That is why it is important for someone of Bill Cosby’s stature to take a risk to get the message out about the road to economic salvation—education, families, and good parenting. That is why it is more than fair for Cosby to proclaim for all the world to hear that poor black people whose children are dropping out of high school, whose daughters are having babies out of wedlock, whose sons are filling up the jails, are not taking advantage of the doors that have opened since the Brown decision. When it comes to creating the good life themselves, too many of the poor are acting against their own best interests—they are hurting themselves and the black community.

Why? Again, the heart of the answer is that the poor are not getting important information from civil rights leaders, from politicians, and from their culture (their music, their movies, their fashion). There is no trusted source with a pulpit or a microphone telling people in need about the path to a better life. There is no one calling this situation a crisis. That is why it was so exceptional for Cosby to raise his voice and say to poor black people “we didn’t come from giving up . . . we came from surviving!”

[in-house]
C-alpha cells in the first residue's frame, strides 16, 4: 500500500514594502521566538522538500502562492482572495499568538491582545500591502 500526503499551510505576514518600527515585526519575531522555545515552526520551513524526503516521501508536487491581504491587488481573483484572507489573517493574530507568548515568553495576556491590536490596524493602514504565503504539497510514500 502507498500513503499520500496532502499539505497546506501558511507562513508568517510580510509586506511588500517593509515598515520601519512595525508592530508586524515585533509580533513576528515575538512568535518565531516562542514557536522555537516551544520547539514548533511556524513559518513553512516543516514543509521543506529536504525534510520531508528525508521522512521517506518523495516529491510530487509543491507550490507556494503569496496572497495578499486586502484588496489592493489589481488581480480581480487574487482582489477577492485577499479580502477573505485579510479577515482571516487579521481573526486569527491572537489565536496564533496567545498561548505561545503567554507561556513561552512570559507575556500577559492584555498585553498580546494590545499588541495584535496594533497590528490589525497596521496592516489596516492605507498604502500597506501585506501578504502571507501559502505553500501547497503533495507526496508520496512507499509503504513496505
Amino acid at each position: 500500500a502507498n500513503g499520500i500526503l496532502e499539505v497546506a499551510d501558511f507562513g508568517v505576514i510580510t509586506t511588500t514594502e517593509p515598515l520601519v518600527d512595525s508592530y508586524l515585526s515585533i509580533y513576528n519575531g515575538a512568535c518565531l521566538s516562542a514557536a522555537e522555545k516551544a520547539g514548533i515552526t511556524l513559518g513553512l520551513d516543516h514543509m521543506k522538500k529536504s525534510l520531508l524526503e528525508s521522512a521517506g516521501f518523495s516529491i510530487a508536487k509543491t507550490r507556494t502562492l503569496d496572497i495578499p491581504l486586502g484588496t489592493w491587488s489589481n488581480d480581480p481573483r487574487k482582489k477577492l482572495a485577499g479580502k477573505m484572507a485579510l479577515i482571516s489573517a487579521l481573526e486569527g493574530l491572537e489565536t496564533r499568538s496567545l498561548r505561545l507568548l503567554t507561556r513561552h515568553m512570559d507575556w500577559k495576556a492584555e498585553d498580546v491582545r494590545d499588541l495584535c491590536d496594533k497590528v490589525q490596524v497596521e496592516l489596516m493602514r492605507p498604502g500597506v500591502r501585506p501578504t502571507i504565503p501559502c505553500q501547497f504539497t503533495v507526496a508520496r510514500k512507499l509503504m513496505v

The nation’s leading civil rights groups are missing in action in this effort to get out the good news. They claim to be too busy to get the message out. They are locked into arguing that “the system” is causing the continued high level of poverty in black America. Their goal seems to be to get government money for programs, grants, and scholarships for the black community. That money has done some good. But at this point a blind pursuit of government money to help the poor is a tried, failed strategy. It encourages patterns of dependency among black people. It leads to cynicism about what has become of the civil rights movement. In its finest hour the movement appealed to the conscience of the nation, to its ideals, by seeking justice. Now the movement has descended to using racial guilt trips, basically to extort government money for bigger budgets for programs that show no sign of working. The disdain for this shadow of a formerly great movement is so deep that many Americans, including Cosby, identity these black leaders with their hands out on behalf of the poor as “poverty pimps.”

There is no discounting the damage done by slavery and racism. They are a tragically heavy weight of history on black people. And while much of the burden has lifted, it can still be found weighing on black people, through stereotypes and negative images, leaving us at a real disadvantage. But with the Brown decision and the passage of civil rights and voting rights laws, the historic damage done by slavery and racism is no longer heavy enough to stop most black people from fighting through the static and making their way to a better life.

Williams, Juan. Enough. New York: Crown, 2006, 214–23. Copyright © 2006 by Juan Williams. Used by permission of the author.